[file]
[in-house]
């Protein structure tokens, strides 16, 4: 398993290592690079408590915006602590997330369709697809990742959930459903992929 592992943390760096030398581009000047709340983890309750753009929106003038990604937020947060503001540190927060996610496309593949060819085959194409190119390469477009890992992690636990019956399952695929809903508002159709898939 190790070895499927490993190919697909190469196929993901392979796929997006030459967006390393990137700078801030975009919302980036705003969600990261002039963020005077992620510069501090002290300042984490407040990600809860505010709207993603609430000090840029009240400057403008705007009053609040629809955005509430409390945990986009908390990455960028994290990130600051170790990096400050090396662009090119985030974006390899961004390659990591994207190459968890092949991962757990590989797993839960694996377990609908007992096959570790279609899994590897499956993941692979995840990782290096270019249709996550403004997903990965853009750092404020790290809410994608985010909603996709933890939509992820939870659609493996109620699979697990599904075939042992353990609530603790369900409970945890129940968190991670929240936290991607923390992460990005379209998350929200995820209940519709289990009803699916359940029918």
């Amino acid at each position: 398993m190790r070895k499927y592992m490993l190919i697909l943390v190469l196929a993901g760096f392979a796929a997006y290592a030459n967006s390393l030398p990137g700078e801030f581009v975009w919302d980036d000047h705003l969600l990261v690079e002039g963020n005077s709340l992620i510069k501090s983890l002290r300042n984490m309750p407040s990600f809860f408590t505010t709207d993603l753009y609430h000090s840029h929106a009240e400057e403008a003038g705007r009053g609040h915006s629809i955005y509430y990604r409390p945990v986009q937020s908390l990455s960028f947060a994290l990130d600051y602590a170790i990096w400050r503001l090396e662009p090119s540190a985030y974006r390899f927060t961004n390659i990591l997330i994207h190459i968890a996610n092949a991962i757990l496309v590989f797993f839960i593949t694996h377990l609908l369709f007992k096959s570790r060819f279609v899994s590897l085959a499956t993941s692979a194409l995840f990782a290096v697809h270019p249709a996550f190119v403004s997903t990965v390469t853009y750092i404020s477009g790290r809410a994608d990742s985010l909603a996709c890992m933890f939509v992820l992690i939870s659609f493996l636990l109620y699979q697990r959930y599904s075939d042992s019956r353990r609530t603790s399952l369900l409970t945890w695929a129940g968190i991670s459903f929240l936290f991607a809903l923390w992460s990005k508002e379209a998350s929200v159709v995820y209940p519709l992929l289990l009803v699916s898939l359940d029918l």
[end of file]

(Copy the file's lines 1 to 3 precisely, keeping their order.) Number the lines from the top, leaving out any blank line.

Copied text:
[in-house]
């Protein structure tokens, strides 16, 4: 398993290592690079408590915006602590997330369709697809990742959930459903992929 592992943390760096030398581009000047709340983890309750753009929106003038990604937020947060503001540190927060996610496309593949060819085959194409190119390469477009890992992690636990019956399952695929809903508002159709898939 190790070895499927490993190919697909190469196929993901392979796929997006030459967006390393990137700078801030975009919302980036705003969600990261002039963020005077992620510069501090002290300042984490407040990600809860505010709207993603609430000090840029009240400057403008705007009053609040629809955005509430409390945990986009908390990455960028994290990130600051170790990096400050090396662009090119985030974006390899961004390659990591994207190459968890092949991962757990590989797993839960694996377990609908007992096959570790279609899994590897499956993941692979995840990782290096270019249709996550403004997903990965853009750092404020790290809410994608985010909603996709933890939509992820939870659609493996109620699979697990599904075939042992353990609530603790369900409970945890129940968190991670929240936290991607923390992460990005379209998350929200995820209940519709289990009803699916359940029918």
């Amino acid at each position: 398993m190790r070895k499927y592992m490993l190919i697909l943390v190469l196929a993901g760096f392979a796929a997006y290592a030459n967006s390393l030398p990137g700078e801030f581009v975009w919302d980036d000047h705003l969600l990261v690079e002039g963020n005077s709340l992620i510069k501090s983890l002290r300042n984490m309750p407040s990600f809860f408590t505010t709207d993603l753009y609430h000090s840029h929106a009240e400057e403008a003038g705007r009053g609040h915006s629809i955005y509430y990604r409390p945990v986009q937020s908390l990455s960028f947060a994290l990130d600051y602590a170790i990096w400050r503001l090396e662009p090119s540190a985030y974006r390899f927060t961004n390659i990591l997330i994207h190459i968890a996610n092949a991962i757990l496309v590989f797993f839960i593949t694996h377990l609908l369709f007992k096959s570790r060819f279609v899994s590897l085959a499956t993941s692979a194409l995840f990782a290096v697809h270019p249709a996550f190119v403004s997903t990965v390469t853009y750092i404020s477009g790290r809410a994608d990742s985010l909603a996709c890992m933890f939509v992820l992690i939870s659609f493996l636990l109620y699979q697990r959930y599904s075939d042992s019956r353990r609530t603790s399952l369900l409970t945890w695929a129940g968190i991670s459903f929240l936290f991607a809903l923390w992460s990005k508002e379209a998350s929200v159709v995820y209940p519709l992929l289990l009803v699916s898939l359940d029918l």